What is an outlier? Is it someone outside conventional norms, beyond the commonplace? In art, both are almost certain true, and among outlier artists are the seeds of innovation, change, and a fearless evocation of what constitutes art. Boundaries are pushed, both in terms of content and creation. We may love this art, be drawn to it, seek out individual artists, but it is rare to see a wide-ranging collection of these works in a major museum. With that in mind, the west coast presentation of the National Gallery of Art-curated Outliers and American Vanguard Art at LACMA is in and of itself an outlier of an exhibition.
Seeing the mix and mingle of avant-garde and outlier artists is exhilarating, as is the breadth and depth of the media and artists presented. There are over 250 works and over 80 artists represented, including Henry Darger, Sam Doyle, William Edmondson, Lonnie Holley, John Kane, Greer Lankton, Jacob Lawrence, Sister Gertrude Morgan, Matt Mullican, Horace Pippin, Martín Ramírez, Betye Saar, Judith Scott, Charles Sheeler, Cindy Sherman, Bill Traylor, Kara Walker, and Joseph Yoakum, among many others.
Focusing on American artists, the exhibition was initially researched and curated by the National Gallery’s Lynne Cooke, touching on outsider art within three defined eras stretching from the mid-1920s up to the present. Each time period covers years of social and political change, periods well-suited to appreciate the cultural significance of these works. At LACMA, Rita Gonzalez, curator and acting department head of contemporary art coordinated the exhibition. It’s interesting to note that LACMA has been expanding its collection to include outlier art, and along with this exhibition, focusing on the historical importance of marginalized artists of all kinds. In short, it’s a good fit.
The entire exhibition is packed with works that are “outside” the mainstream art world, not only because of the status of those who created them, or their gender, race, or sexual identity, but in terms of their uniqueness of technique, subject, or both.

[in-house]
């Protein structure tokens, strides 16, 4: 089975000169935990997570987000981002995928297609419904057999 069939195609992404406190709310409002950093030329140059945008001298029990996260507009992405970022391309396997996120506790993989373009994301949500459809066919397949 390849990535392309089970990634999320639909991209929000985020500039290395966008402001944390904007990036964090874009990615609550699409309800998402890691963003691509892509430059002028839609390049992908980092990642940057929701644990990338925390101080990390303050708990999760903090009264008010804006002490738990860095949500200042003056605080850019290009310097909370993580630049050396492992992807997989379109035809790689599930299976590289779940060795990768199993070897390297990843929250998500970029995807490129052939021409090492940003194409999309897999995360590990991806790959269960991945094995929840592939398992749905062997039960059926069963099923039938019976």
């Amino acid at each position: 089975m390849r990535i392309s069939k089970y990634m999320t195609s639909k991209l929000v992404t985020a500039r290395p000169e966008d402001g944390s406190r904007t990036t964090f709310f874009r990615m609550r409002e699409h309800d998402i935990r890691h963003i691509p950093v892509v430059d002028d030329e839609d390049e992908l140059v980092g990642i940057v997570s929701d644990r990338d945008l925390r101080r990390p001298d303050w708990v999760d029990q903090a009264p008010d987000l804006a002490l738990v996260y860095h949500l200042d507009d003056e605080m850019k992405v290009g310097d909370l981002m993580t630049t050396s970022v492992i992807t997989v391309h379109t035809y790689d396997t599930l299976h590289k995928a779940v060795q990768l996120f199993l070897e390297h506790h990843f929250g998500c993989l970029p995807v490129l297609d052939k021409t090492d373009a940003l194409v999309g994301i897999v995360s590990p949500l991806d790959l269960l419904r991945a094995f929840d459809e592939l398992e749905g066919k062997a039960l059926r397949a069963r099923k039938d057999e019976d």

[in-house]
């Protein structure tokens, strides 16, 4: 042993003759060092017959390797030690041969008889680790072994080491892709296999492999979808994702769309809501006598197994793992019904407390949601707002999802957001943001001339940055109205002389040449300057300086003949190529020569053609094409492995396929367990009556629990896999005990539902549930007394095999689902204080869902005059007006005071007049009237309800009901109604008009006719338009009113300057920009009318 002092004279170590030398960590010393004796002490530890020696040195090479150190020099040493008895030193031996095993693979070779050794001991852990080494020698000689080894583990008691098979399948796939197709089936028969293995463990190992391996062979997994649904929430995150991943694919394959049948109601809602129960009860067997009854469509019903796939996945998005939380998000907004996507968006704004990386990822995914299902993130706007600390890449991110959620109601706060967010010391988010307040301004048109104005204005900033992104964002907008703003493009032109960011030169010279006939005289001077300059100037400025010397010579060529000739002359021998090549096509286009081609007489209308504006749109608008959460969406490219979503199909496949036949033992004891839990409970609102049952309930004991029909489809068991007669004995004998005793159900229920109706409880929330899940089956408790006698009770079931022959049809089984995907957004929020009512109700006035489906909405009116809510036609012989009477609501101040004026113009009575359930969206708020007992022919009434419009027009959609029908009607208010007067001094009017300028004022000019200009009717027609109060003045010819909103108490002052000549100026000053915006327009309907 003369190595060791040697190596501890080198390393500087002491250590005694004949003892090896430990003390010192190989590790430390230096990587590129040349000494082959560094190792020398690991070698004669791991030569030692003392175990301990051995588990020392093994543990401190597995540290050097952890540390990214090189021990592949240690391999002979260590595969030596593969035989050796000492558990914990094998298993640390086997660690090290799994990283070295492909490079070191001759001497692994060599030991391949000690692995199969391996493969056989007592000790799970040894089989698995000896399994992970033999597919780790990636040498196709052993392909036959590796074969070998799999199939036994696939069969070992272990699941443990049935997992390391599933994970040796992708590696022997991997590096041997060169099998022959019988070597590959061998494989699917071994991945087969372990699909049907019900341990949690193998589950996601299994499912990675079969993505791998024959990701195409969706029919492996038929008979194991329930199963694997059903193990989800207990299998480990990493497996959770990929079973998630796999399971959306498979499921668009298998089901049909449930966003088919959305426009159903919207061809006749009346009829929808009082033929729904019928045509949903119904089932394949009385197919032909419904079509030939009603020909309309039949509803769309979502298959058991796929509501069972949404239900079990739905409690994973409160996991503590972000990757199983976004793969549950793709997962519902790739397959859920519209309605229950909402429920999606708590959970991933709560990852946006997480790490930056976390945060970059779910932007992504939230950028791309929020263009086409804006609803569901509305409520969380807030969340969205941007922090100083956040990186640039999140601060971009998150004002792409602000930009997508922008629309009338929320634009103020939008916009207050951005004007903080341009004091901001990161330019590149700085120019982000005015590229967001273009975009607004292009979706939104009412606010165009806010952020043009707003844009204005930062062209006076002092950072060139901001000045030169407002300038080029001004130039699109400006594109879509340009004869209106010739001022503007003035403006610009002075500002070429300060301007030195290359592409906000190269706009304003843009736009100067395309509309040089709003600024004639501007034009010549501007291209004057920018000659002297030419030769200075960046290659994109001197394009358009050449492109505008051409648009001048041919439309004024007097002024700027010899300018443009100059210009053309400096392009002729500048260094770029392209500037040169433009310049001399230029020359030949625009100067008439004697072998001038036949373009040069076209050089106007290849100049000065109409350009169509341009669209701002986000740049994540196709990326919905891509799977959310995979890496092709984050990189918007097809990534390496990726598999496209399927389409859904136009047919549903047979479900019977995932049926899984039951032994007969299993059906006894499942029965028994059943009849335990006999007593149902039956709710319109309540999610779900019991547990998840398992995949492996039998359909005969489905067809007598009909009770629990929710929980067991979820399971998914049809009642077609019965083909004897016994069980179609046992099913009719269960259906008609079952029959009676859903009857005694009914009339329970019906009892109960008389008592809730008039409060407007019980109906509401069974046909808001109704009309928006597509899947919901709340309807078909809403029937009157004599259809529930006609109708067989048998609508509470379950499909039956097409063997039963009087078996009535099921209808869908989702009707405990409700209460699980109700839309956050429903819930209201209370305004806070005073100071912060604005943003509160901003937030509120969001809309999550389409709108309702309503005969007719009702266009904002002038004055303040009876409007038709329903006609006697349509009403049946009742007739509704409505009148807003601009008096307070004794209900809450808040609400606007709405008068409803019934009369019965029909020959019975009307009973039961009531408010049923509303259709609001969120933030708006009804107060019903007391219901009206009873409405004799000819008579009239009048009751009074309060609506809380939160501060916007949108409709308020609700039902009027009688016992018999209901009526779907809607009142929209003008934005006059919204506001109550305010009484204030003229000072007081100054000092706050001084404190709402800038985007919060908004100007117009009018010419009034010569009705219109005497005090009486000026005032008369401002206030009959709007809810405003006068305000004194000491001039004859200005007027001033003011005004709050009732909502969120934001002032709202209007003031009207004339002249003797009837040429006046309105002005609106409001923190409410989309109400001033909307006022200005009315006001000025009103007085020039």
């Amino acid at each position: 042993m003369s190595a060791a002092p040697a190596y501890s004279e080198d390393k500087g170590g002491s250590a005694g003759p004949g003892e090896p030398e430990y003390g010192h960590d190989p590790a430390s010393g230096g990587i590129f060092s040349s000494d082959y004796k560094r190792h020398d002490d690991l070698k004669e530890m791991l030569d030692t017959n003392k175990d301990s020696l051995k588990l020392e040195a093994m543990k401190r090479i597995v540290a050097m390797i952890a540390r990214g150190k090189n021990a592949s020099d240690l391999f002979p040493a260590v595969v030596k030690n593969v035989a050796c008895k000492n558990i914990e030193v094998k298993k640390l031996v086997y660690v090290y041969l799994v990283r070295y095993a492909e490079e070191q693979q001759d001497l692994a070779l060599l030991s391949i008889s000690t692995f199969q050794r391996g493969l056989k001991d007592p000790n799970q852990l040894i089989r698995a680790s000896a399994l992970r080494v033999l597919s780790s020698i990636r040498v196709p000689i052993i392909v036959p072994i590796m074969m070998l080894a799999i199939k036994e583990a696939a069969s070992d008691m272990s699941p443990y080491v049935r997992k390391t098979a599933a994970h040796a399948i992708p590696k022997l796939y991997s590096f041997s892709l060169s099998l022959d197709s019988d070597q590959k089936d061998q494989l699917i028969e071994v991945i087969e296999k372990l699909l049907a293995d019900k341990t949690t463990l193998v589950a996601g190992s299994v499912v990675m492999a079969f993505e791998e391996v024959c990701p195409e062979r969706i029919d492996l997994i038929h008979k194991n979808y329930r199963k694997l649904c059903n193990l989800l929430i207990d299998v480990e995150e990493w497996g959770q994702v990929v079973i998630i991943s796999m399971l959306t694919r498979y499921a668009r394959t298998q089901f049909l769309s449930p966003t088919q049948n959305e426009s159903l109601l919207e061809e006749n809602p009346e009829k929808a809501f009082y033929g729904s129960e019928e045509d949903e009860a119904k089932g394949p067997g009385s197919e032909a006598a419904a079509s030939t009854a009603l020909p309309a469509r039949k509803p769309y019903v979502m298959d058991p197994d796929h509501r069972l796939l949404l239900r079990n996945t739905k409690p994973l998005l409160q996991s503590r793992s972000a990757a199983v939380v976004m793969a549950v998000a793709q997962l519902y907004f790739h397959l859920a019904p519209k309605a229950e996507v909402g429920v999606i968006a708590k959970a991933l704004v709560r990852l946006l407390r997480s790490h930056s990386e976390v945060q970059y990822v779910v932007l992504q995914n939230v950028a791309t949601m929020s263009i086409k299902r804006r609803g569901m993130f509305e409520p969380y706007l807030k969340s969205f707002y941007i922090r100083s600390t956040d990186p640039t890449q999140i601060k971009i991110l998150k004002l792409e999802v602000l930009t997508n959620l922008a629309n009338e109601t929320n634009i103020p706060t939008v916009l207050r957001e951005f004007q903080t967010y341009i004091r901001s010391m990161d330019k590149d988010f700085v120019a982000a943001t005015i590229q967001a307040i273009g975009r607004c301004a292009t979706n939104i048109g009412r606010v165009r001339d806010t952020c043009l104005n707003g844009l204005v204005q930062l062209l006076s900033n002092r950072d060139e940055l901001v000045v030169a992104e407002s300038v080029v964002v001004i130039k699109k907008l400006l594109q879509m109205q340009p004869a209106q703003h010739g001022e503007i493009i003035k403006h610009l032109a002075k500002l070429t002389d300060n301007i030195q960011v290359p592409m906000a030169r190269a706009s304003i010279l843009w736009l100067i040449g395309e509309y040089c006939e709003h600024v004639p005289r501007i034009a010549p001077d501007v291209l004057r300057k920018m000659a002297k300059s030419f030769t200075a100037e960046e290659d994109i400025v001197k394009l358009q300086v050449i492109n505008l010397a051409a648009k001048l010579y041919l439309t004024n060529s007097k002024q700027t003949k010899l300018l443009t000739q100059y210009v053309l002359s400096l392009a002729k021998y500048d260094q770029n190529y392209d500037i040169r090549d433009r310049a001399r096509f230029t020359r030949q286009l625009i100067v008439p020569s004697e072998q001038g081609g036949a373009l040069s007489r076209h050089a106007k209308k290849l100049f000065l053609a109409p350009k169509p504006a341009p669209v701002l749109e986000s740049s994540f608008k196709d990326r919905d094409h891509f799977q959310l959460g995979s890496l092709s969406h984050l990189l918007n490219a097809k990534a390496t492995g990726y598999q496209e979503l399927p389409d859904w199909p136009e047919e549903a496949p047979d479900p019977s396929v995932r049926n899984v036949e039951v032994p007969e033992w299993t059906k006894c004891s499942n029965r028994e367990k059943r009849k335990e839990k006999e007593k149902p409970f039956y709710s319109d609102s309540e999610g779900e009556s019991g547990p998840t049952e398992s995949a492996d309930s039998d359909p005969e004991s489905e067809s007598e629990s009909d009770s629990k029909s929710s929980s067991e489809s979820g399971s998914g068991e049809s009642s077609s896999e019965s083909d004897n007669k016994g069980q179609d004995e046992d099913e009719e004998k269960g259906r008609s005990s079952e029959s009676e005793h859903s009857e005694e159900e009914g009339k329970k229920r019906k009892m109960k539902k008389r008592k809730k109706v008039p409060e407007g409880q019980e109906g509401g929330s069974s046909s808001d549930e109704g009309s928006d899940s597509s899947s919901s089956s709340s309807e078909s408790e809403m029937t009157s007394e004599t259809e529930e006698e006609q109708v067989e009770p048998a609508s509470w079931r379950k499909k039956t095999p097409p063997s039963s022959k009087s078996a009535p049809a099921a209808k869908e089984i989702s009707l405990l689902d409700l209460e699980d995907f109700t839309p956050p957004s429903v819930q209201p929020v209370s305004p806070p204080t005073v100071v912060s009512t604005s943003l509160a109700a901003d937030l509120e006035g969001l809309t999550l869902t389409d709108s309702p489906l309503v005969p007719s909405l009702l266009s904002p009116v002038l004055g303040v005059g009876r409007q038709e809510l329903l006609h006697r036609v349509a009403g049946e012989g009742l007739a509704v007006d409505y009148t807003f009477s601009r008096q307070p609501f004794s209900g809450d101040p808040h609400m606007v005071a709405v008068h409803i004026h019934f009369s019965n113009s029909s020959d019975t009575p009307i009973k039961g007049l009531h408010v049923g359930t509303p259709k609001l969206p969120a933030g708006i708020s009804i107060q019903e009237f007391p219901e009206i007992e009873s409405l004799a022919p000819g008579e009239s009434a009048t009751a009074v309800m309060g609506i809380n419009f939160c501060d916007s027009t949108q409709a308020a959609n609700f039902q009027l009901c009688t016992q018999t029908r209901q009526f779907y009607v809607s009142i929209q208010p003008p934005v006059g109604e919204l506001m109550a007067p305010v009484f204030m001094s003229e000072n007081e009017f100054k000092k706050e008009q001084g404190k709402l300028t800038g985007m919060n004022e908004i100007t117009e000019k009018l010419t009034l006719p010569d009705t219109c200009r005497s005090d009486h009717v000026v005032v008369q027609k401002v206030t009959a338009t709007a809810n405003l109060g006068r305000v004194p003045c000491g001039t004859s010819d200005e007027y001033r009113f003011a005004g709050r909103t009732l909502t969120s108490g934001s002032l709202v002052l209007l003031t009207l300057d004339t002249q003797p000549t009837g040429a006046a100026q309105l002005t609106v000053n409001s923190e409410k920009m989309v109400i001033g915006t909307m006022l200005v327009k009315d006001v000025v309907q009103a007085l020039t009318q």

In the first section of the exhibition, which includes artists from the years 1924 through 1943, there is an emphasis on techniques that reflect historic folk art, naïve art, and children’s works.
Self-Portrait, a 1929 piece by John Kane, is oil on canvas work over composition board. It resembles a religious icon, as if Kane were a minor saint. Rather than a halo, an art-deco-like arch rises over his head; nude to the waist, the gold cast to his skin also recalls icon imagery. Both in the recall to works as early as the 8thcentury, and in its fresh, folk-art approach to the titular figure, Kane is altering the usually traditional approach to portraiture while still deeply capturing his own spirit in the image.
Horace Pippin’s Interior gives viewers a domestic scene out of a folk tale, naïve style, vibrant colors, and skewed perspective offer an appealing look at what was even then a disappearing/disappeared family lifestyle. If the technique is both naïve and charming, so too was the cozy narrative it depicts.
Jacob Lawrence’s Sidewalk Drawings, from the same time-period, is more modern in approach. The artist partially uses a child-like style in a gouache on paper work that simulates a sidewalk with chalk drawings positioned in a wonderfully complex grid. Two figures of young artists, created in a more fully realized style, are caught in the act of creating the drawings. The vibrant sense of immediacy in the work is striking, enhanced by the bright full colors used in the clothing of the young artists and the vivid blue lines separating the sidewalk squares.
In the second main section of the exhibition, the focus turns to art created between the years 1968 to 1992, when the environment, feminist and civil rights, and alternative lifestyles were concepts depicted through outside art. This was the time period in which African American artists, female artists, regional artists, and activists broke barriers with their art, creating groundbreaking work from fresh artistic perspectives. . .
To read the rest of Davis’s review, go to Riot Material magazine: https://www.riotmaterial.com/outliers-american-vanguard-art/
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